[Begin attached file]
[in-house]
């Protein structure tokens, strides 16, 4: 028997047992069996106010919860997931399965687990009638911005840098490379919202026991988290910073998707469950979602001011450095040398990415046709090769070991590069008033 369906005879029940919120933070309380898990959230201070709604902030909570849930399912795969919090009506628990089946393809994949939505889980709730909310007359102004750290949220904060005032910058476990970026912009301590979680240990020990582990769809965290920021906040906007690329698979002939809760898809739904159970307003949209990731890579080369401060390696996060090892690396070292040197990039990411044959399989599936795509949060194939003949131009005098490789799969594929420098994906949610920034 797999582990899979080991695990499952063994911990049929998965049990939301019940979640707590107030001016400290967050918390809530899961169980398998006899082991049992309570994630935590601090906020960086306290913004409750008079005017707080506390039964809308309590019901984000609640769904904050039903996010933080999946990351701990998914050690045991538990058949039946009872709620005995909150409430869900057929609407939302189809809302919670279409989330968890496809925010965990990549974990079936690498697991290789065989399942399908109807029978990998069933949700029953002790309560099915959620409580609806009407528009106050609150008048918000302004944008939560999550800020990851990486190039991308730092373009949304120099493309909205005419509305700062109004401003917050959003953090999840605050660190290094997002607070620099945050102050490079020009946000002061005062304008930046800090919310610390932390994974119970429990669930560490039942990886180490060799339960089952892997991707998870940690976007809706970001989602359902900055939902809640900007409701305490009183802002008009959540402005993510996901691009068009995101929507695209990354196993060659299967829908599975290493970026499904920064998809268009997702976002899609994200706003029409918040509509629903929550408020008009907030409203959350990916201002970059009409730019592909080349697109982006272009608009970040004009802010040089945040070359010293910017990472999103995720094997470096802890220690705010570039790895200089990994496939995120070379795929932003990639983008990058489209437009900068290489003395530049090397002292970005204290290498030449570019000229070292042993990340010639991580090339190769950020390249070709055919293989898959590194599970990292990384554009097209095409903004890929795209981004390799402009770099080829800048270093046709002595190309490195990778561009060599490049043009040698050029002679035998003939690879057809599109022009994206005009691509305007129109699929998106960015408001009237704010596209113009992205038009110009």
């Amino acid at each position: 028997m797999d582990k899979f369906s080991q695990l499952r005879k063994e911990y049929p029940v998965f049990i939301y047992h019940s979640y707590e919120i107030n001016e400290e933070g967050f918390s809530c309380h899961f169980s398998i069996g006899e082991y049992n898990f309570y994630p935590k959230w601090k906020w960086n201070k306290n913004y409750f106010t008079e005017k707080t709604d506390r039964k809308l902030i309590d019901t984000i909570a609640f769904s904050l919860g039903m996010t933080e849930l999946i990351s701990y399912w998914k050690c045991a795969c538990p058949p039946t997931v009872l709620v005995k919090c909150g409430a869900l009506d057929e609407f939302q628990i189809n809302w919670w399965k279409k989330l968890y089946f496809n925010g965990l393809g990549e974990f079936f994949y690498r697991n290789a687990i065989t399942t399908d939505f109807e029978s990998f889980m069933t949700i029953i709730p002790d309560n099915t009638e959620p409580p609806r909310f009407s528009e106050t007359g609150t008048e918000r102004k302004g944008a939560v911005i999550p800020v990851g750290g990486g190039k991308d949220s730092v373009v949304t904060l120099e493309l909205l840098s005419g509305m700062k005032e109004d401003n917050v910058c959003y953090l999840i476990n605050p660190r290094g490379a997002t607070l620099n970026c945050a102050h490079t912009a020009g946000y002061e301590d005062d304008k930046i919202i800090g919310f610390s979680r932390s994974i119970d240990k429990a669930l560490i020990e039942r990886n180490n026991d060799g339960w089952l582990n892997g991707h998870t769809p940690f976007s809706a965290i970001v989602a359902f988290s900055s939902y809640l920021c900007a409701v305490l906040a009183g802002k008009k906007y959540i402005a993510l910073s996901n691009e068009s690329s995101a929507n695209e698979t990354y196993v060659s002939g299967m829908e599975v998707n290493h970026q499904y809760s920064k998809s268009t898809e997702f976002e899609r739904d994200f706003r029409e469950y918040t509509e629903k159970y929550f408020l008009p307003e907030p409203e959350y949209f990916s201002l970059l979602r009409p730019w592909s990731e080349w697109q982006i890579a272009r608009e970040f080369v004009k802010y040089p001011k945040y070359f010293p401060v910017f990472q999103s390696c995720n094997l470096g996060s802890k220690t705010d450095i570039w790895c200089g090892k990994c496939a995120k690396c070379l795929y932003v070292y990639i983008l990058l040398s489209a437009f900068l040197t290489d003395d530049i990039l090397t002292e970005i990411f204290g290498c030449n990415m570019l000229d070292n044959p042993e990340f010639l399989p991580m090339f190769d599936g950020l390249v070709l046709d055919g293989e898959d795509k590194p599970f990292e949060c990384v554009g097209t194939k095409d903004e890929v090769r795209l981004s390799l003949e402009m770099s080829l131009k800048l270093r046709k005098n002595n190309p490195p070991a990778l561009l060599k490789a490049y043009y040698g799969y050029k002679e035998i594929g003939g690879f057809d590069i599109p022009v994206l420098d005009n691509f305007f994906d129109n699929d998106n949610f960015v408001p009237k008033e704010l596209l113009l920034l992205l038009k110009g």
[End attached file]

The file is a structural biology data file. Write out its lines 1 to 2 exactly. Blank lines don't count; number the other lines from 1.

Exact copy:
[in-house]
């Protein structure tokens, strides 16, 4: 028997047992069996106010919860997931399965687990009638911005840098490379919202026991988290910073998707469950979602001011450095040398990415046709090769070991590069008033 369906005879029940919120933070309380898990959230201070709604902030909570849930399912795969919090009506628990089946393809994949939505889980709730909310007359102004750290949220904060005032910058476990970026912009301590979680240990020990582990769809965290920021906040906007690329698979002939809760898809739904159970307003949209990731890579080369401060390696996060090892690396070292040197990039990411044959399989599936795509949060194939003949131009005098490789799969594929420098994906949610920034 797999582990899979080991695990499952063994911990049929998965049990939301019940979640707590107030001016400290967050918390809530899961169980398998006899082991049992309570994630935590601090906020960086306290913004409750008079005017707080506390039964809308309590019901984000609640769904904050039903996010933080999946990351701990998914050690045991538990058949039946009872709620005995909150409430869900057929609407939302189809809302919670279409989330968890496809925010965990990549974990079936690498697991290789065989399942399908109807029978990998069933949700029953002790309560099915959620409580609806009407528009106050609150008048918000302004944008939560999550800020990851990486190039991308730092373009949304120099493309909205005419509305700062109004401003917050959003953090999840605050660190290094997002607070620099945050102050490079020009946000002061005062304008930046800090919310610390932390994974119970429990669930560490039942990886180490060799339960089952892997991707998870940690976007809706970001989602359902900055939902809640900007409701305490009183802002008009959540402005993510996901691009068009995101929507695209990354196993060659299967829908599975290493970026499904920064998809268009997702976002899609994200706003029409918040509509629903929550408020008009907030409203959350990916201002970059009409730019592909080349697109982006272009608009970040004009802010040089945040070359010293910017990472999103995720094997470096802890220690705010570039790895200089990994496939995120070379795929932003990639983008990058489209437009900068290489003395530049090397002292970005204290290498030449570019000229070292042993990340010639991580090339190769950020390249070709055919293989898959590194599970990292990384554009097209095409903004890929795209981004390799402009770099080829800048270093046709002595190309490195990778561009060599490049043009040698050029002679035998003939690879057809599109022009994206005009691509305007129109699929998106960015408001009237704010596209113009992205038009110009």